Eventually they figured that out and now you get jumped to Rohan with your insta-level boost, but I remain dubious about the idea as a general plan. A seasoned player advancing an alt might take full advantage of the jump, but a new player is likely to be out of their depth.
And then there was the spin-off, where LOTRO and its sister, Dungeons & Dragons Online were folded into their own company by Warner. Spinning of MMORPG divisions has been a thing, from Daybreak Games and its Norrathian legacy to Broadsword Games which keeps Ultima Online and Dark Age of Camelot going.
It has been a strange trip these last ten years.
But all of that was in the future back in April of 2007. Ten years ago today I was in Middle-earth playing the game, having pre-ordered it. That was back when pre-ordering could be done by buying a pre-order box off the shelf at Fry’s. I still had to follow up and buy a retail box, but the pre-order box got me a head start and kept my account active for a while until I got the real game key.
And then, of course, there was the choice to be made as to which founder’s bonus to take.
I went with the $199 lifetime subscription over the $9.99 reduced monthly subscription price which, looking back over a decade and more of MMORPG time, was probably the most sound investment I have ever made. I have received more value for that money than I ever expected.
At the eight year anniversary I mocked the game a bit, pointing out that even by the longest measure… Frodo is warned by Gandalf to leave the Shire through to Bilbo and Frodo departing from the Grey Havens… the events of end of the Third Age in Middle-earth being reproduced in the game only took three and a half years.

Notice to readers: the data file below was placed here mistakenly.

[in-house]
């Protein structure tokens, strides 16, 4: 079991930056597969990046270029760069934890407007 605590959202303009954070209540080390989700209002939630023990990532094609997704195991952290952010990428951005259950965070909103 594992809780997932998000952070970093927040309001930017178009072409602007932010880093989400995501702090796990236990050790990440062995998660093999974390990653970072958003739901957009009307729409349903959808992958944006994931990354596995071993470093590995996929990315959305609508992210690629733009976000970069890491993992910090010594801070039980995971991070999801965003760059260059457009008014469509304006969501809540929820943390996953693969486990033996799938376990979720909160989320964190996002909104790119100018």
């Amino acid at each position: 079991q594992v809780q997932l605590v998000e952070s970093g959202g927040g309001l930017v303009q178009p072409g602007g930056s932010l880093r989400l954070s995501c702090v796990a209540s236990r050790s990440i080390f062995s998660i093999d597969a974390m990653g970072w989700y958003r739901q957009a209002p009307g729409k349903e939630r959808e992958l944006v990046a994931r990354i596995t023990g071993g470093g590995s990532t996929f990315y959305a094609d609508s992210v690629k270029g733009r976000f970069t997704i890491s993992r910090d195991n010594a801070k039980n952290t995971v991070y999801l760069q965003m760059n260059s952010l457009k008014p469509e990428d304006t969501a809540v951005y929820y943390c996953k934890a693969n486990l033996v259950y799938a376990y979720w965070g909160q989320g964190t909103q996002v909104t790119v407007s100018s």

At that point Minis Tirith was on the horizon still. Two years later… again, more time than it took Frodo to get from the Shire to Mount Doom… and Mordor is in sight. Update 20 brings players to the battle of the Black Gate.
I read about that and the tenth anniversary events and such and I feel like I should log in and take a look. But then I read about the mix of joy and frustration with the anniversary events and remember that I am, as always, stuck behind several layers of content and I pass on to something else.
This is ever the problem with MMORPGs that evolve through expansions and updates and levels and rigid layers of content. I think I have patched up a few times since I opted for the Blessing of the Valar level boost, but every time I log in I look in my bags and cannot figure out what half the stuff in there is (the icons haven’t gotten any clearer in ten years while my eyesight has gotten worse) and the legendary weapon that the boost handed me… which isn’t ready to use, you have to find a vendor and go through some gyrations to make it work… and I wonder if I might just be better off rolling up yet another new character and playing through the first 30-40 levels yet again. I think I must be close to 20 characters past level 30 at this point.
But Middle-earth yet abides, waiting for my return. Some day that ring will be tossed into Mount Doom. Of course, then we will have to get back to the Shire. The tale isn’t done until the Shire has been scoured.